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Sailors and marines on board Her Majesty's ship Scout
 (1860)
Patentees of New Inventions (1861)
Abstracts of British patents for new inventions applied for and granted from 1 January to 31 December 1861: giving date, name and address, and short description of the invention. It is then stated whether 'Letters patent sealed' or 'Provisional protection only'.

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Patentees of New Inventions
 (1861)
Patentees of New Inventions (1863)
Abstracts of British patents for new inventions applied for and granted from 1 January to 31 December 1863: giving date, name and address, and short description of the invention. It is then stated whether 'Letters patent sealed' or 'Provisional protection only'.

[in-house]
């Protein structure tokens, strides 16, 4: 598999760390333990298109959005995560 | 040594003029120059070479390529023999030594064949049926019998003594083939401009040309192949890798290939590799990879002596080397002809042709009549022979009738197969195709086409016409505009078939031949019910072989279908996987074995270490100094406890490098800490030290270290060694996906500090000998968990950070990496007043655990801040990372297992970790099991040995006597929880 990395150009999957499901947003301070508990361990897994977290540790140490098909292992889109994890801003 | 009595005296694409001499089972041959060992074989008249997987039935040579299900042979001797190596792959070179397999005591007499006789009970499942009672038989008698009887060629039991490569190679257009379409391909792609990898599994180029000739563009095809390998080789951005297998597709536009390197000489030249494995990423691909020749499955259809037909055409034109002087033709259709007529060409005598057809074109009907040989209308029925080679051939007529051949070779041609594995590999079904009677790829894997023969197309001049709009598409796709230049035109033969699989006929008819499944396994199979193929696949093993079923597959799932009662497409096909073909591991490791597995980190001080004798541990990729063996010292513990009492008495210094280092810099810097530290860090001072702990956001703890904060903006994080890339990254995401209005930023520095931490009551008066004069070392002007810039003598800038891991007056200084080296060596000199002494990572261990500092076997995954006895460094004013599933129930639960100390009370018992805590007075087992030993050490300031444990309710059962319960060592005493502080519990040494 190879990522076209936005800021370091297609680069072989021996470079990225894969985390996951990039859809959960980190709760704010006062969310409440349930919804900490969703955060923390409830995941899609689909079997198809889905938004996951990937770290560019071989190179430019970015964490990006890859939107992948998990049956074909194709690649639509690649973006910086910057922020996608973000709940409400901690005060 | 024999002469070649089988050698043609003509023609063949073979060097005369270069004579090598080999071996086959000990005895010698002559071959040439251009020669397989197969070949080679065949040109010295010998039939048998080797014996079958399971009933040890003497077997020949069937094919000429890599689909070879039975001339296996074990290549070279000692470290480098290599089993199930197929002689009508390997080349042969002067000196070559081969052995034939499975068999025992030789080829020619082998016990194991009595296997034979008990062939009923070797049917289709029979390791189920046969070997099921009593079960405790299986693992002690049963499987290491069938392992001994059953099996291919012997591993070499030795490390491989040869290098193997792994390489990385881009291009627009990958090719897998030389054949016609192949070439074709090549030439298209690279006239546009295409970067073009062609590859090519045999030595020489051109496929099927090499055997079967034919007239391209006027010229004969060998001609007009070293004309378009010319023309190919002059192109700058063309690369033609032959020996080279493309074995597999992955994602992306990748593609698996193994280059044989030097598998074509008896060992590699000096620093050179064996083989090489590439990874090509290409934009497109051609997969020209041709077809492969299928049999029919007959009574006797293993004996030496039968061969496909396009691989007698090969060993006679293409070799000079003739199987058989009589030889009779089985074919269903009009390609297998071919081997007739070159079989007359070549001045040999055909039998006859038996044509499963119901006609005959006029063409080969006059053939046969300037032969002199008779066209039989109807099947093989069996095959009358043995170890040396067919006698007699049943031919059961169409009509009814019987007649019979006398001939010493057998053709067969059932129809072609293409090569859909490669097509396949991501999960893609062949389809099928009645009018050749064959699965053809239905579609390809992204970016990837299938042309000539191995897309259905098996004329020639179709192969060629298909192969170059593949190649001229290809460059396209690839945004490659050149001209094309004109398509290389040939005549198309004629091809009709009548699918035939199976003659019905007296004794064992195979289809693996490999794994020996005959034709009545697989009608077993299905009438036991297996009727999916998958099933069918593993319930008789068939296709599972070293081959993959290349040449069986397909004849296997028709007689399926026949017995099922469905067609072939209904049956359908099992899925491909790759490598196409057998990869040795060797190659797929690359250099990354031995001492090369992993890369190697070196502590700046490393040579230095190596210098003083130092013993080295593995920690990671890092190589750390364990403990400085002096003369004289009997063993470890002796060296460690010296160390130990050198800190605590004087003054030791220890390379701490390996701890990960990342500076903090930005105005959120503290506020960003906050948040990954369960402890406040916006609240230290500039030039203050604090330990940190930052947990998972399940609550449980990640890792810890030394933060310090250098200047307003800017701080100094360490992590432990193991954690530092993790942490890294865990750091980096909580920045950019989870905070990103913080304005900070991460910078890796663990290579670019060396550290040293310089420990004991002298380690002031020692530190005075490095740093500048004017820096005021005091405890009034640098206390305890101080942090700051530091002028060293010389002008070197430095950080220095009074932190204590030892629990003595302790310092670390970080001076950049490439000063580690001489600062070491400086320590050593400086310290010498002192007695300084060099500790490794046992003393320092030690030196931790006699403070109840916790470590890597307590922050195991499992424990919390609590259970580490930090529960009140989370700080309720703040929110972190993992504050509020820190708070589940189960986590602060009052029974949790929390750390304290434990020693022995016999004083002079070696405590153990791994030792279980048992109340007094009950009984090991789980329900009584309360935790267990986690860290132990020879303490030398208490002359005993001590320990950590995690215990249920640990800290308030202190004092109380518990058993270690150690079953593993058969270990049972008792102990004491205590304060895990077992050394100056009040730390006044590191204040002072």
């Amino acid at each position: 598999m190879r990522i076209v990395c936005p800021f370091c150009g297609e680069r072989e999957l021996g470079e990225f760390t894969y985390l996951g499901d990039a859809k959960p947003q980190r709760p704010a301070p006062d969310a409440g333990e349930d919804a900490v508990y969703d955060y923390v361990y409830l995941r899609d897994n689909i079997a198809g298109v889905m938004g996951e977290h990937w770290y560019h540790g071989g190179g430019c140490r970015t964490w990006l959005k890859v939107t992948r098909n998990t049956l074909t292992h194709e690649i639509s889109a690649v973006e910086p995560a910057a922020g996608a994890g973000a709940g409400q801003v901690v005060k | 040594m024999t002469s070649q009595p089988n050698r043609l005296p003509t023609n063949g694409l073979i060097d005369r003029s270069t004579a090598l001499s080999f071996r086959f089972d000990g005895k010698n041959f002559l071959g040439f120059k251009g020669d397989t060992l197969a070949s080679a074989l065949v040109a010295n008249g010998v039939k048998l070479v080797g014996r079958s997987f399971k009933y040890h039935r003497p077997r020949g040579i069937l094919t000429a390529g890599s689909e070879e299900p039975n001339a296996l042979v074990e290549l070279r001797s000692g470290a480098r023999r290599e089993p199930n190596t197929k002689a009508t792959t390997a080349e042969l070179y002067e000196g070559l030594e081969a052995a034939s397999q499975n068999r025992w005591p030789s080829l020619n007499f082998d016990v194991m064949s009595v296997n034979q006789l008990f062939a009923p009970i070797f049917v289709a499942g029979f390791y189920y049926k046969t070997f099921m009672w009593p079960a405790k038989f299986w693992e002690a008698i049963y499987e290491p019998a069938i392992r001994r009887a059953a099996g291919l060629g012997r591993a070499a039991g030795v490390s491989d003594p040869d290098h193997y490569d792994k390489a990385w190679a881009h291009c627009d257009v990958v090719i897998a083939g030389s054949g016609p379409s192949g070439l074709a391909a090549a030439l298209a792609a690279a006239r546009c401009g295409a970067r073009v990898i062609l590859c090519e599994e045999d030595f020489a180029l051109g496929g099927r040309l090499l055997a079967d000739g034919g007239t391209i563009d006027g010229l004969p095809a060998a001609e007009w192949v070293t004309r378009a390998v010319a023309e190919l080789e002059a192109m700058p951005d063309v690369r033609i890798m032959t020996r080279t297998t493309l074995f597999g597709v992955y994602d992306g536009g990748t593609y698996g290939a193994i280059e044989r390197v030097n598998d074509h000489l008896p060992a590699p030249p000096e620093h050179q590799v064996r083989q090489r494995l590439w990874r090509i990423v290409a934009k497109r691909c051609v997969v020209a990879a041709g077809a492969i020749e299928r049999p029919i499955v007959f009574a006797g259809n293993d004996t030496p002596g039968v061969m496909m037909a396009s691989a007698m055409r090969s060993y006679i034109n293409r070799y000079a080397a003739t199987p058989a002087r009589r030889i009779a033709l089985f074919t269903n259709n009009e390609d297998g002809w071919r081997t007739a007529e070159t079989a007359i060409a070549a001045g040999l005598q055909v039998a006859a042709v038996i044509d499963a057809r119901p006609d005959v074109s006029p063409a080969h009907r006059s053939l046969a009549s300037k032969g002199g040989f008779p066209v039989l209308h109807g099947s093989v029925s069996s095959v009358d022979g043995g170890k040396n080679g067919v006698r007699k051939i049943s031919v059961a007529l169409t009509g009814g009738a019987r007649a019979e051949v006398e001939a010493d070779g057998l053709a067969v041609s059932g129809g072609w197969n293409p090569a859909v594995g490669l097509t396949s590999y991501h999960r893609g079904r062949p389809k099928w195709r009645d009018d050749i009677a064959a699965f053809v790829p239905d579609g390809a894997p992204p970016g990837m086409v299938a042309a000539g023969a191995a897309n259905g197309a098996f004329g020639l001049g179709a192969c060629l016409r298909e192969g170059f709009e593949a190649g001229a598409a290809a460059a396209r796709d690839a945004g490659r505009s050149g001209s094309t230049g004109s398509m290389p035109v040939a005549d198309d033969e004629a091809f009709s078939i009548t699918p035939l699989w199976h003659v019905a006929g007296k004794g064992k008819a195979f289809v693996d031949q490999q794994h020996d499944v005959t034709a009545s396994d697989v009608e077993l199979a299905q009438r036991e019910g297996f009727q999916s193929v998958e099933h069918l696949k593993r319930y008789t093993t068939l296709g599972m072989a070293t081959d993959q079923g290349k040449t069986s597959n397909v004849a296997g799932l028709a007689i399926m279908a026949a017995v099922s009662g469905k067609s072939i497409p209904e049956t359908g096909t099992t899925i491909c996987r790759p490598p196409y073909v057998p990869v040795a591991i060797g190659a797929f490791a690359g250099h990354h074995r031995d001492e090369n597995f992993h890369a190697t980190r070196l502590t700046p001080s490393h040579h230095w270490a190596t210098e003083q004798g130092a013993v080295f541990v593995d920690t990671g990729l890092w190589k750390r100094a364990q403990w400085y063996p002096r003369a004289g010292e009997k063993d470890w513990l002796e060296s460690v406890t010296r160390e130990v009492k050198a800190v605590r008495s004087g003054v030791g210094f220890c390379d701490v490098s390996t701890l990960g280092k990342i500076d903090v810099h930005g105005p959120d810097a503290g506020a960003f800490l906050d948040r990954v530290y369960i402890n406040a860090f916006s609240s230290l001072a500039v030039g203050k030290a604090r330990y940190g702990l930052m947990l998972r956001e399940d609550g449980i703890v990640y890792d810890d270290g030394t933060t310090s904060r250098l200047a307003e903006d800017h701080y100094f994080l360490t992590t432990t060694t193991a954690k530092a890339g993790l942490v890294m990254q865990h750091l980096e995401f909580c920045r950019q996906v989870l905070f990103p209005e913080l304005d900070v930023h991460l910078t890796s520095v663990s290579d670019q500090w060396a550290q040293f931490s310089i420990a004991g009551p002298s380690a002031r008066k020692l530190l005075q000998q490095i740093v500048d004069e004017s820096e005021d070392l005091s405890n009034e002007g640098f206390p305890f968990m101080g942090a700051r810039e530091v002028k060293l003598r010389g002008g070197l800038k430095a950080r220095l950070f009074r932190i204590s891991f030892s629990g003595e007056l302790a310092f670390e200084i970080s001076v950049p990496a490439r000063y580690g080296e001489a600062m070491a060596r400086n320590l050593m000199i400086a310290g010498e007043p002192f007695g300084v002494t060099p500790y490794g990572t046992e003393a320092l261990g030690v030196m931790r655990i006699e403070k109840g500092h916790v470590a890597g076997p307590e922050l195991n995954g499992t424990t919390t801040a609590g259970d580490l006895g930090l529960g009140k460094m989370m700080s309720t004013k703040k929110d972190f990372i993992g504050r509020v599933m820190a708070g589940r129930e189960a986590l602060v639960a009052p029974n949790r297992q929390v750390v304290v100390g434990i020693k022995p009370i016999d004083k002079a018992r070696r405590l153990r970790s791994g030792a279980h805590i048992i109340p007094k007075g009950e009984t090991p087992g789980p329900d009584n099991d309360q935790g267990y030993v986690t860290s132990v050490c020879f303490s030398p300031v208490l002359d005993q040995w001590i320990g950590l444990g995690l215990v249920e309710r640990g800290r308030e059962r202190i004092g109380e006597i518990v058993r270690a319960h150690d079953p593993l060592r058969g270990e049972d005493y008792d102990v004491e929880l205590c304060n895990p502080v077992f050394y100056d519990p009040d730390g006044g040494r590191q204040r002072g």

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Patentees of New Inventions
 (1863)
Missionaries and contributors (1864)
The Evangelical Magazine and Missionary Chronicle records the work of Christian missionaries throughout the world, and of the supporting missionary societies collecting money for the work in the British Isles. Contributions are listed by congregation, and by family members making donations.

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Missionaries and contributors
 (1864)
Patentees of New Inventions (1865)
Abstracts of British patents for new inventions applied for and granted from 1 January to 31 December 1865: giving date, name and address, and short description of the invention. It is then stated whether 'Letters patent sealed' or 'Provisional protection only'.

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Patentees of New Inventions
 (1865)
London Telegraph Clerks (1870-1874)